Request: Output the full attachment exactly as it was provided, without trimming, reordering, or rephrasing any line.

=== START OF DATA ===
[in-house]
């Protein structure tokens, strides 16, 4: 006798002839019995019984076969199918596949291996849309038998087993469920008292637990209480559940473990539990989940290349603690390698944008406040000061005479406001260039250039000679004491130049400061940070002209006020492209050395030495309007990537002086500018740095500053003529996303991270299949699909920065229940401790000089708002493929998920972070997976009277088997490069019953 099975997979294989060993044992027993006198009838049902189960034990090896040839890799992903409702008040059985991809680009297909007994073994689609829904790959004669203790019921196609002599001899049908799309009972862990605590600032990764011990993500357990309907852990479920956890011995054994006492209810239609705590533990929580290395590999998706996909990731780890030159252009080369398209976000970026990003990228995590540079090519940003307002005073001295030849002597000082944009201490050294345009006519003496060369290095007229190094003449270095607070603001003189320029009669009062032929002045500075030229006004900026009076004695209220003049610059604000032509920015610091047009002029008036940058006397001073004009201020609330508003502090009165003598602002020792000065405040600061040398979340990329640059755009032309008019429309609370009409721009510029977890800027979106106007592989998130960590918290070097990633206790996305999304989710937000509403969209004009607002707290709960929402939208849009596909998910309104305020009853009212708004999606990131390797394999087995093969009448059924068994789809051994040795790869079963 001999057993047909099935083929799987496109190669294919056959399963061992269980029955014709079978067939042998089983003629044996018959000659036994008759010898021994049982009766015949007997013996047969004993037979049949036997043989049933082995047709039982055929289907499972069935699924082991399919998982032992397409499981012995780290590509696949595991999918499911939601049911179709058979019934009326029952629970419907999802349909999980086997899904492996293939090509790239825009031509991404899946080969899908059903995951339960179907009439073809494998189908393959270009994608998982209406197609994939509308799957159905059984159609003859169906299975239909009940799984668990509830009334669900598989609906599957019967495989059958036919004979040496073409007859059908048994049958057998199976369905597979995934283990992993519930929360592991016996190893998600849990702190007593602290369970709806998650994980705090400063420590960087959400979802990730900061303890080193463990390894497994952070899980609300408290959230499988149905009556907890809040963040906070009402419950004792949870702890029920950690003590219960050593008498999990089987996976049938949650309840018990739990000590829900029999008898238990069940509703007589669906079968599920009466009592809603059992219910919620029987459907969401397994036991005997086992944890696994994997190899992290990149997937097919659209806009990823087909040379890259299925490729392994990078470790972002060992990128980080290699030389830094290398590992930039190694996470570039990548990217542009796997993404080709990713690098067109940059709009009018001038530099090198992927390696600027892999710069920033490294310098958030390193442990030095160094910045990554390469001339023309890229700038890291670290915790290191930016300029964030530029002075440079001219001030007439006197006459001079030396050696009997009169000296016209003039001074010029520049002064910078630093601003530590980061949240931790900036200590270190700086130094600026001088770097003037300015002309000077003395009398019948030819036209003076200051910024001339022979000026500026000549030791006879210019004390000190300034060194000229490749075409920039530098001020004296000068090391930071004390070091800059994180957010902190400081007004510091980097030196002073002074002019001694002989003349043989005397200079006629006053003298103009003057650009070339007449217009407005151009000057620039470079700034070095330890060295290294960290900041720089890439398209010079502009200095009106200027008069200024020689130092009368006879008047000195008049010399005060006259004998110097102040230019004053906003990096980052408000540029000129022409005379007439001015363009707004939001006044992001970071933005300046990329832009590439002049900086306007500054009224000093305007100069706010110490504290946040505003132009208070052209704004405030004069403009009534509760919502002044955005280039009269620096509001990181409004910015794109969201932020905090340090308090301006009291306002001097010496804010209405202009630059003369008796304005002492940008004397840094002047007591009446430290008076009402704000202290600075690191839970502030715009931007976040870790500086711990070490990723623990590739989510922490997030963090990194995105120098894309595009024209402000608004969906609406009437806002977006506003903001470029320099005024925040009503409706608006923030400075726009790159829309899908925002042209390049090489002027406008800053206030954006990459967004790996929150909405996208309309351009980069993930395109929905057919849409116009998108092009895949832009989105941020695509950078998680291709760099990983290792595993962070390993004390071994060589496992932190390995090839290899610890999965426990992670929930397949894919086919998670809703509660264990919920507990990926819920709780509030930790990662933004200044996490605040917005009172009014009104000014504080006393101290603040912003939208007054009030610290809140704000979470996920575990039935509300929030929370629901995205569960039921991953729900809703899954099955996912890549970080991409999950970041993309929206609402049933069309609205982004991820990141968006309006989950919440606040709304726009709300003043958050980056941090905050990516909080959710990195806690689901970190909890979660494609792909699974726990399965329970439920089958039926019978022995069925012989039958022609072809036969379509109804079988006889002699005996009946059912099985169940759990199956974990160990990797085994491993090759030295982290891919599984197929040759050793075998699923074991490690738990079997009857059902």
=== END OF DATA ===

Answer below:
[in-house]
């Protein structure tokens, strides 16, 4: 006798002839019995019984076969199918596949291996849309038998087993469920008292637990209480559940473990539990989940290349603690390698944008406040000061005479406001260039250039000679004491130049400061940070002209006020492209050395030495309007990537002086500018740095500053003529996303991270299949699909920065229940401790000089708002493929998920972070997976009277088997490069019953 099975997979294989060993044992027993006198009838049902189960034990090896040839890799992903409702008040059985991809680009297909007994073994689609829904790959004669203790019921196609002599001899049908799309009972862990605590600032990764011990993500357990309907852990479920956890011995054994006492209810239609705590533990929580290395590999998706996909990731780890030159252009080369398209976000970026990003990228995590540079090519940003307002005073001295030849002597000082944009201490050294345009006519003496060369290095007229190094003449270095607070603001003189320029009669009062032929002045500075030229006004900026009076004695209220003049610059604000032509920015610091047009002029008036940058006397001073004009201020609330508003502090009165003598602002020792000065405040600061040398979340990329640059755009032309008019429309609370009409721009510029977890800027979106106007592989998130960590918290070097990633206790996305999304989710937000509403969209004009607002707290709960929402939208849009596909998910309104305020009853009212708004999606990131390797394999087995093969009448059924068994789809051994040795790869079963 001999057993047909099935083929799987496109190669294919056959399963061992269980029955014709079978067939042998089983003629044996018959000659036994008759010898021994049982009766015949007997013996047969004993037979049949036997043989049933082995047709039982055929289907499972069935699924082991399919998982032992397409499981012995780290590509696949595991999918499911939601049911179709058979019934009326029952629970419907999802349909999980086997899904492996293939090509790239825009031509991404899946080969899908059903995951339960179907009439073809494998189908393959270009994608998982209406197609994939509308799957159905059984159609003859169906299975239909009940799984668990509830009334669900598989609906599957019967495989059958036919004979040496073409007859059908048994049958057998199976369905597979995934283990992993519930929360592991016996190893998600849990702190007593602290369970709806998650994980705090400063420590960087959400979802990730900061303890080193463990390894497994952070899980609300408290959230499988149905009556907890809040963040906070009402419950004792949870702890029920950690003590219960050593008498999990089987996976049938949650309840018990739990000590829900029999008898238990069940509703007589669906079968599920009466009592809603059992219910919620029987459907969401397994036991005997086992944890696994994997190899992290990149997937097919659209806009990823087909040379890259299925490729392994990078470790972002060992990128980080290699030389830094290398590992930039190694996470570039990548990217542009796997993404080709990713690098067109940059709009009018001038530099090198992927390696600027892999710069920033490294310098958030390193442990030095160094910045990554390469001339023309890229700038890291670290915790290191930016300029964030530029002075440079001219001030007439006197006459001079030396050696009997009169000296016209003039001074010029520049002064910078630093601003530590980061949240931790900036200590270190700086130094600026001088770097003037300015002309000077003395009398019948030819036209003076200051910024001339022979000026500026000549030791006879210019004390000190300034060194000229490749075409920039530098001020004296000068090391930071004390070091800059994180957010902190400081007004510091980097030196002073002074002019001694002989003349043989005397200079006629006053003298103009003057650009070339007449217009407005151009000057620039470079700034070095330890060295290294960290900041720089890439398209010079502009200095009106200027008069200024020689130092009368006879008047000195008049010399005060006259004998110097102040230019004053906003990096980052408000540029000129022409005379007439001015363009707004939001006044992001970071933005300046990329832009590439002049900086306007500054009224000093305007100069706010110490504290946040505003132009208070052209704004405030004069403009009534509760919502002044955005280039009269620096509001990181409004910015794109969201932020905090340090308090301006009291306002001097010496804010209405202009630059003369008796304005002492940008004397840094002047007591009446430290008076009402704000202290600075690191839970502030715009931007976040870790500086711990070490990723623990590739989510922490997030963090990194995105120098894309595009024209402000608004969906609406009437806002977006506003903001470029320099005024925040009503409706608006923030400075726009790159829309899908925002042209390049090489002027406008800053206030954006990459967004790996929150909405996208309309351009980069993930395109929905057919849409116009998108092009895949832009989105941020695509950078998680291709760099990983290792595993962070390993004390071994060589496992932190390995090839290899610890999965426990992670929930397949894919086919998670809703509660264990919920507990990926819920709780509030930790990662933004200044996490605040917005009172009014009104000014504080006393101290603040912003939208007054009030610290809140704000979470996920575990039935509300929030929370629901995205569960039921991953729900809703899954099955996912890549970080991409999950970041993309929206609402049933069309609205982004991820990141968006309006989950919440606040709304726009709300003043958050980056941090905050990516909080959710990195806690689901970190909890979660494609792909699974726990399965329970439920089958039926019978022995069925012989039958022609072809036969379509109804079988006889002699005996009946059912099985169940759990199956974990160990990797085994491993090759030295982290891919599984197929040759050793075998699923074991490690738990079997009857059902």